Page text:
The Cover-up Rule - or how to make partial fractions easy

What is it?

The cover-up rule is a technique for streamlining the calculations when setting up partial fractions. It is simpler to apply than the usual long-winded technique and as a result makes for more confident and so more accurate work.

How does it work?

Here is an example of the technique in use. My aim is to show just how simple a complex problem can be made. At this stage I make no attempt to explain or justify the technique. Just watch how it works.
Here is the alternative by the standard procedure.

Now set successively .

so that the partial fractions are

That is all much longer, more writing and time-consuming. as before.

So how do you do it?

The cover-up rule can be applied to calculate the coefficients for simple linear factors of the denominator. Here all three are simple.

Here is the initial set of calculations again.

Take the first one, x + 2.
What is the value which makes that bracket (x + 2) zero? x = -2.

Cover up the factor (x + 2) in the original expression and put x = -2 everywhere else.

which evaluates to

That is the value to be placed over (x + 2).

In the identity used in the long-winded method, repeated here, the same value x = -2 is used to get an equation for A. It works because the precisely that substitution results in B and C making no contribution by virtue of the 0s which follow them. The calculation for A is essentially what we have just carried out but much more slickly by the cover-up rule.

This justification similarly works for the evaluation of both B and C. The crux of the argument is that the calculations used in the cover-up method are exactly the same bits of arithmetic as in the long-winded method, but presented much more efficiently.

Let us look at two more examples to prove the point.

When we have a multiple linear factor such as here, we can use the cover up rule to determine the coefficient over its highest power as well as for the simple linear factor . We cannot use it for B.

(Nor can it be used to find the coefficients in a case such as .)

Now set x = 0 in the identity just established:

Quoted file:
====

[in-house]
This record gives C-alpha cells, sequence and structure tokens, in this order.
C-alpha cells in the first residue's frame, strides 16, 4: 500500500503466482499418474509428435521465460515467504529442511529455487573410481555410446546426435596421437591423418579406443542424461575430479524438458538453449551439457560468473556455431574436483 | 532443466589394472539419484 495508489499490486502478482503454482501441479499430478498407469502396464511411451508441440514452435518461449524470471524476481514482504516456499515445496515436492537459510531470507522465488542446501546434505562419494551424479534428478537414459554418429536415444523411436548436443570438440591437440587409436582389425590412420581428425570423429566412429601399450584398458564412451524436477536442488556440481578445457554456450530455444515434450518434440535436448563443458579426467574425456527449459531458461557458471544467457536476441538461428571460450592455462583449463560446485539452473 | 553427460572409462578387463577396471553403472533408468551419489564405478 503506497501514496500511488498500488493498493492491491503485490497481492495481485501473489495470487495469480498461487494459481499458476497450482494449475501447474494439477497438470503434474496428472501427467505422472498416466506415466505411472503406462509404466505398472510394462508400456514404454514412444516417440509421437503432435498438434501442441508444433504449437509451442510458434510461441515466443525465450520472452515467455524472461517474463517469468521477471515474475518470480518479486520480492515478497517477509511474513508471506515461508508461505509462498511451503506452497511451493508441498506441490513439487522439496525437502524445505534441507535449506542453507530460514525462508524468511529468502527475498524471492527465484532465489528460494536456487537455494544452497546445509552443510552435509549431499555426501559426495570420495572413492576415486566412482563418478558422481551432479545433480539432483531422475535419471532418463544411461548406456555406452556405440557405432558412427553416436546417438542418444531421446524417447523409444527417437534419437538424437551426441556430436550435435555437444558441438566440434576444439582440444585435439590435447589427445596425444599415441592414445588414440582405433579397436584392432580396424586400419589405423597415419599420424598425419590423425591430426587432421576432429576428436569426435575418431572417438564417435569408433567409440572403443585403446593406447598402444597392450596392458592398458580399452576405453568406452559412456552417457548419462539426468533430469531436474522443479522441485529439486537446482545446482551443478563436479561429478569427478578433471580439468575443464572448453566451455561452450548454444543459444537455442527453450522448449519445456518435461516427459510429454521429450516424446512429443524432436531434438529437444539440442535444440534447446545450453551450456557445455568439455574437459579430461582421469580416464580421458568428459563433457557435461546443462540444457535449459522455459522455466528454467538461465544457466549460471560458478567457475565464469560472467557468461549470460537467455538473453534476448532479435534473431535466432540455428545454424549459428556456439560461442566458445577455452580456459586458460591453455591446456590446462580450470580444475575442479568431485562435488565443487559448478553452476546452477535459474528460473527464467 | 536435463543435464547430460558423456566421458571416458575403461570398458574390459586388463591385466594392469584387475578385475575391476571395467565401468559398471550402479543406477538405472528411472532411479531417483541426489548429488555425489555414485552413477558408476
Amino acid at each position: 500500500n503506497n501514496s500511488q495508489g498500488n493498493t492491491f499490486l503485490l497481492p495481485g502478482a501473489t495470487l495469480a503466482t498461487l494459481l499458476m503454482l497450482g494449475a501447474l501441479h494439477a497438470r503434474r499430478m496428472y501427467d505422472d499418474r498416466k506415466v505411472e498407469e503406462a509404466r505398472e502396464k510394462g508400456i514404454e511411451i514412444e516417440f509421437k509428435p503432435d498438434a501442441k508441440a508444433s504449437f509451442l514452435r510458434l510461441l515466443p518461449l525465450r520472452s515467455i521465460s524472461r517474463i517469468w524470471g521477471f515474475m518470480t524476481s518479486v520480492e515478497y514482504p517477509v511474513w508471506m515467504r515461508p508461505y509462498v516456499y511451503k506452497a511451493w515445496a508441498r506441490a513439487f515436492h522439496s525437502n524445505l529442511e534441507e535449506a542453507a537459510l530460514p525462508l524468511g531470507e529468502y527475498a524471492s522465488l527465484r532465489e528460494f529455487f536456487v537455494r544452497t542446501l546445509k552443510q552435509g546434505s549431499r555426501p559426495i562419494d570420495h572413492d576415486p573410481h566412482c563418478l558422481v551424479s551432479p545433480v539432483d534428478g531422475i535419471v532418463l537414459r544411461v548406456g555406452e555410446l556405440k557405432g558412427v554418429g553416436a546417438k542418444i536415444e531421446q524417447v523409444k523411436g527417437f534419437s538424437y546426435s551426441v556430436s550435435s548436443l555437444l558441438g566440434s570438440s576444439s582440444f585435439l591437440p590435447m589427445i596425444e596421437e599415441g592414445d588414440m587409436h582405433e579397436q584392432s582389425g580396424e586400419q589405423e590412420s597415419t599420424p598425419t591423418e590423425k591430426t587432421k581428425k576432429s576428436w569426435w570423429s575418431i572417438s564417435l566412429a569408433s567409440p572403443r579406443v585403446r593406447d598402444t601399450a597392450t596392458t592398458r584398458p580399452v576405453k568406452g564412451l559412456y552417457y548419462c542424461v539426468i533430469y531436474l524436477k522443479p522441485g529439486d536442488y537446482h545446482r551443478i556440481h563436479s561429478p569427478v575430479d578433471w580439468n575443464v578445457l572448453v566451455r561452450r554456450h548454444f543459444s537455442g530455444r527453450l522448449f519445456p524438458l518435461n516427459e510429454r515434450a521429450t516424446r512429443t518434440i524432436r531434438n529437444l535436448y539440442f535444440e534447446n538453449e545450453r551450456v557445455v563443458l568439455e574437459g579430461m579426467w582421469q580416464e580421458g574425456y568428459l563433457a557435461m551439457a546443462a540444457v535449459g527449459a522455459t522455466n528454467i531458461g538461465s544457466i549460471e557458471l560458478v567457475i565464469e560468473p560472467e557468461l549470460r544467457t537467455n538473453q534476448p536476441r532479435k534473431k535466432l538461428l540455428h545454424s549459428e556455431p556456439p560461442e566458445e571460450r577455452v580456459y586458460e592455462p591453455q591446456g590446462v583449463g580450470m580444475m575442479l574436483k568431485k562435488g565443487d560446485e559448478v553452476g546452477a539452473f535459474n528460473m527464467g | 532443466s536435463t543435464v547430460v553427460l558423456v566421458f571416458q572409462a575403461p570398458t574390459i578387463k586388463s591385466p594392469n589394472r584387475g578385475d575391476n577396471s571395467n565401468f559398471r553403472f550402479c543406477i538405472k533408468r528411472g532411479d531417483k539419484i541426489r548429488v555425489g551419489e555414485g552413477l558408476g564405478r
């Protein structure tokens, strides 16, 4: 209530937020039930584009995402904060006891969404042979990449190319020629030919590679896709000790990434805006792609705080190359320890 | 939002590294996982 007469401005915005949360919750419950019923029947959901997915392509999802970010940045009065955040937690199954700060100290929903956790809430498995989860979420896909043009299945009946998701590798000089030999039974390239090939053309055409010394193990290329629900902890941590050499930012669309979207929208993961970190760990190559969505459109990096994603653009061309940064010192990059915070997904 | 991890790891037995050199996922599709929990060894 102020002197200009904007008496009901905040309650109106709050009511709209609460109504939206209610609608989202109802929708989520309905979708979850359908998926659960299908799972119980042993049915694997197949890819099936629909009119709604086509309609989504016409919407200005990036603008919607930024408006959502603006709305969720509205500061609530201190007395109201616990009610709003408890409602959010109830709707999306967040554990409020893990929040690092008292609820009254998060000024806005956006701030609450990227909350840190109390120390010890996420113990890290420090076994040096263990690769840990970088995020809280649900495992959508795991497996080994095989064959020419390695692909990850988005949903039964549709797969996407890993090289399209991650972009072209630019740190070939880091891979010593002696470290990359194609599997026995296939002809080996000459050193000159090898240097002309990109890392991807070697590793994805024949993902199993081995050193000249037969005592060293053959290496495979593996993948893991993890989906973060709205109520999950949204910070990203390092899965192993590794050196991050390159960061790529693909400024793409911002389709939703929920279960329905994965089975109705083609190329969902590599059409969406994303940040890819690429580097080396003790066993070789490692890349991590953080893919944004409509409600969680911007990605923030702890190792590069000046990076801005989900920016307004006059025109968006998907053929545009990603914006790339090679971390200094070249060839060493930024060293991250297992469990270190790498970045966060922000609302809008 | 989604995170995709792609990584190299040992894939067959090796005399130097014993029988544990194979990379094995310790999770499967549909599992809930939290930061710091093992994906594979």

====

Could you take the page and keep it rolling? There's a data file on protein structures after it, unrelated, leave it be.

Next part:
The cover-up rule has eliminated much of the work and finding B has become very easy.
So now we have finally

The justification for the cover-up rule to find the coefficient over is similar to that in the case of simple factors. Just cross-multiply and scrutinise the arithmetic involved in the long-winded method.

Another example in a different context.

Here the cover-up rule is not just slick; it avoids breaking out of the line of development of the integral while the partial fractions are established.

A final point

Now consider a more complex example.

The calculation below is WRONG - it shows a standard mistake!

This is wrong because we have forgotten to divide out first, since the numerator is of greater order than the denominator.

But as we shall see it has an interesting bearing on the correct solution.

Still WRONG! But useful as we shall see.

Having done it the wrong way we now present it the right way.

We multiply out the denominator as a preliminary to long-division.

But it is clear that the quotient is just x, so since long-division is to be avoided whenever possible we rearrange the numerator to squeeze out the remainder.

Now for the partial fractions.

Notice that the arithmetic for the coefficients is identical here to the wrong version above.

This phenomenon means that it is easy to check whether a mistake has been made at the multiply-out and long division stage. If the coefficients obtained by the cover-up rule by the bogus method you can do it in your head! - do not match the final answers by the correct method there has to be a mistake somewhere. As long division is a very accident-prone procedure this is a very useful check on accuracy!

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